By Andrew Wake: Paul McCloskey’s fans claimed their man was ‘cheated not defeated’ following his world title loss to Amir Khan last year and after seeing the Dungiven southpaw controversially halted by DeMarcus “Chop Chop” Corley, they’ll surely be saying the same thing once again.
McCloskey, 32, did a wobbly dance after being caught by a right hook in the tenth round and referee Ian John Lewis was quick to step between the fighters and call a halt to the action.
Clearly the official was only looking after McCloskey’s best interests but even Corley said afterwards that he felt the fight could go on and was surprised with the timing of the stoppage.
Still, the name known as “Dudey” had been having a torrid night before the end came.
Following a cagey opening round, Corley, who has mixed it with the likes of Floyd Mayweather Jnr and Miguel Cotto, busted the Irishman’s nose with quality punches in round two and further detonated hefty blows a frame later.
Indeed, a short right hook to the chin had McCloskey wobbling badly just before the bell sounded for the end of round three.
To his credit, Dudey battled back well in the middle rounds and despite his blooded nose still giving him problems, began to press ahead with a solid jab and decent left cross.
But while the fight finally seemed to be swinging in his favour, his low held hands did him no go and Corley carefully picked home his jab before firing off the odd weighty bomb upstairs.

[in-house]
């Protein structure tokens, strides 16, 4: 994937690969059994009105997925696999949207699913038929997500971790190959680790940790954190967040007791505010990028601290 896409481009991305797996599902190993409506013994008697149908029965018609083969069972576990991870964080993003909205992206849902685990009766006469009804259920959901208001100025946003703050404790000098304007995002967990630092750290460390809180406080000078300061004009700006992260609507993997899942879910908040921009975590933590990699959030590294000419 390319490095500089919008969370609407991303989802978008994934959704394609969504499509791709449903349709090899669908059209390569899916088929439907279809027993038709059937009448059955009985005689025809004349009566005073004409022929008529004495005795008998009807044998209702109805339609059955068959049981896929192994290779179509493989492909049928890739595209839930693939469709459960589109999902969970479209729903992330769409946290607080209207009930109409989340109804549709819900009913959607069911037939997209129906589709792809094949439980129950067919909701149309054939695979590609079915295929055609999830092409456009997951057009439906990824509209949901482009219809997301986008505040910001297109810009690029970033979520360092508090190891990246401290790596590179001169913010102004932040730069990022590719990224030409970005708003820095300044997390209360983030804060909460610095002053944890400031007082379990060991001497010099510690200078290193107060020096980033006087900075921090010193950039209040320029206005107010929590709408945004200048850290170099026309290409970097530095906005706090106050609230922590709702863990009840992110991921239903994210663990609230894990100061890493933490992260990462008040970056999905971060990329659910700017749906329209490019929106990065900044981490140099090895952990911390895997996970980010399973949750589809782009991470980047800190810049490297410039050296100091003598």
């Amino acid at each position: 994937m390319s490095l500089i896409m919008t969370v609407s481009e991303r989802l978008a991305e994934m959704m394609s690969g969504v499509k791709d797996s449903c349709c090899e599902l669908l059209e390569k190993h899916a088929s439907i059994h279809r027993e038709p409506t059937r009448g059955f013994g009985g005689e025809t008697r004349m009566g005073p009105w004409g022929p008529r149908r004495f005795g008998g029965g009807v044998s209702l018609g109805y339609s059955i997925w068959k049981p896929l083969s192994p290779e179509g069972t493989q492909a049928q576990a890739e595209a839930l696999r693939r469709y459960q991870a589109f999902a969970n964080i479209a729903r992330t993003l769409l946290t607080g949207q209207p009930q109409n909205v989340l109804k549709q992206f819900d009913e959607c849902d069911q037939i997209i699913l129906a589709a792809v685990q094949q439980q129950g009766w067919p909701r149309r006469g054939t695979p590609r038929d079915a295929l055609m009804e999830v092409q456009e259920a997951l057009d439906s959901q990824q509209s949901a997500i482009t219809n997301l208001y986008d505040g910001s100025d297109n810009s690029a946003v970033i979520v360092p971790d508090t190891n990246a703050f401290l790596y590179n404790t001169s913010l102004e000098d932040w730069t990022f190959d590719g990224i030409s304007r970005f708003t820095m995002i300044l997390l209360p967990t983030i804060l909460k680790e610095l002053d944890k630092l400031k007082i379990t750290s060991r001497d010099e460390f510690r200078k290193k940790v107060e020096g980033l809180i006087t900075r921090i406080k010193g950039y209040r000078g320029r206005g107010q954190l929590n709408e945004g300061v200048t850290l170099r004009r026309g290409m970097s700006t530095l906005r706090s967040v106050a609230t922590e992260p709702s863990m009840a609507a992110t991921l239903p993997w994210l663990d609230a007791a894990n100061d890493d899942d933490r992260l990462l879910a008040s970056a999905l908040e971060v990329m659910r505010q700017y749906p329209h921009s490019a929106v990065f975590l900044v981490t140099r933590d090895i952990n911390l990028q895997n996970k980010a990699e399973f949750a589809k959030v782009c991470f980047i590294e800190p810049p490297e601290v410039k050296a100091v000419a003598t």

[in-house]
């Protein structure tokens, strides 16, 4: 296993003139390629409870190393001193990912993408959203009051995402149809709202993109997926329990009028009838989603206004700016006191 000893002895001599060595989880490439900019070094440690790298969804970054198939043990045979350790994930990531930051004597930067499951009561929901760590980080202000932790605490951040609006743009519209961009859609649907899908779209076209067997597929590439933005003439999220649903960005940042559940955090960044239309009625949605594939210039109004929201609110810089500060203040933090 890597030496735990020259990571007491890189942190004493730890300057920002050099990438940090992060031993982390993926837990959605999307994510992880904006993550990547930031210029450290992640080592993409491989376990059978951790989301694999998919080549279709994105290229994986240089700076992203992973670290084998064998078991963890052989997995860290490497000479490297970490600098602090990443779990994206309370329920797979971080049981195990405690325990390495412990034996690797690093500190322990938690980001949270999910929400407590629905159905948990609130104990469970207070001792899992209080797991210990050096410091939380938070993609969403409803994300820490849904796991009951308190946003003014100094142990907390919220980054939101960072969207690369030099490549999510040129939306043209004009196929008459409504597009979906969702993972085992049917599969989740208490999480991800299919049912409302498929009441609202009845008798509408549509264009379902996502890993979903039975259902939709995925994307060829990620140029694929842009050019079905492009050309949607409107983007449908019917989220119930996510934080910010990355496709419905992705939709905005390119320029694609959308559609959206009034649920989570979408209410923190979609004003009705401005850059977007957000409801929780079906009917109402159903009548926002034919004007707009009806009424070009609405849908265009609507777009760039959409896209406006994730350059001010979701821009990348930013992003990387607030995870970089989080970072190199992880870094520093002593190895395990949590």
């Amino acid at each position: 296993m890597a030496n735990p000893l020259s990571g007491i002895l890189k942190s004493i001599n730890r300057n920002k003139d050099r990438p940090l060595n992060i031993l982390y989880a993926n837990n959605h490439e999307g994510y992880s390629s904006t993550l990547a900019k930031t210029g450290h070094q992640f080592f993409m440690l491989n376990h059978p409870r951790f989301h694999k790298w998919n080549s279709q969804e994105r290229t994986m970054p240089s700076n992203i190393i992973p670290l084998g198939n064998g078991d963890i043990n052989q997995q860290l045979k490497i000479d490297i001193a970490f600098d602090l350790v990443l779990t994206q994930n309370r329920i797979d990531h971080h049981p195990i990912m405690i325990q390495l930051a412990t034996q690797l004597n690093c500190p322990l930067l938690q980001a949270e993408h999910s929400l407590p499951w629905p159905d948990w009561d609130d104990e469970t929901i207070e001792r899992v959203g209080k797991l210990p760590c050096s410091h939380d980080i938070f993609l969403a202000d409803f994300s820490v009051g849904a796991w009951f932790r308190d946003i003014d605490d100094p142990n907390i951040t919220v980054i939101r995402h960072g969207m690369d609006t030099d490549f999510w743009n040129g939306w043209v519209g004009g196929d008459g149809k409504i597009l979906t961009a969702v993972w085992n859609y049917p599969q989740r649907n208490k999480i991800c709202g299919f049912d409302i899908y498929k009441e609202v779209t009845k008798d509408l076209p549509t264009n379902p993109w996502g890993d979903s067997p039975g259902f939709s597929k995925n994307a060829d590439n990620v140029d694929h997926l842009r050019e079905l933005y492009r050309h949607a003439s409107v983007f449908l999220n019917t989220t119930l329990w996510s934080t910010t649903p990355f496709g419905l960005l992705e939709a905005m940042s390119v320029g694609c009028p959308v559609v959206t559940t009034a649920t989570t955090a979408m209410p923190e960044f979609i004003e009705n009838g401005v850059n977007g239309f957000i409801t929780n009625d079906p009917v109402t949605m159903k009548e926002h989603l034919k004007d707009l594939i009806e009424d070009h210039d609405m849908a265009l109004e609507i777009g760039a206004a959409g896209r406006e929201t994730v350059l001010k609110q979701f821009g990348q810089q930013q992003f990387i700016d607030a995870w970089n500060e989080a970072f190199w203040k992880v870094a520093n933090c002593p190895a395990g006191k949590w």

And one of those shots turned the tide and closed the show at 2.28.
“I will have to sit down and figure out what went wrong,” McCloskey told Sky Sports. “But you have to give this man a bit of credit. He is a quality operator. His record might tell a different story but he is a quality fighter. This was last chance saloon for this fellow so he came and gave it a good go.
"He caught me with a great shot. I thought I could have carried on but every fighter thinks he can fight on, so I am gutted. It is a massive, massive setback for me."
On the same bill, fellow Dungiven man Eammon O’Kane took the first ever all-Irish Prizefighter title when he defeated JJ McDonagh in foul-laden and scrappy final.
The 2010 Commonwealth Games gold medallist, 30, used bullying tactics and a higher workrate to force McDonagh to the ropes before firing in short hooks on the inside.
For the first two rounds McDonagh probably felt like he was fighting two men as it seemed that referee Terry O’Connor was against him as he issued out several warnings for infringements which were minor at worse, while at the same time allowing O’Kane to get away with liberal use of the head.
By the start of the third, though, McDonagh had decided to really give the referee something to complain about and begun to use dirty tactics, including a low blow which cost him a point.
In the end that deduction proved academic anyway because the judges scores were 30 – 26, 29 – 27 and 30 – 27.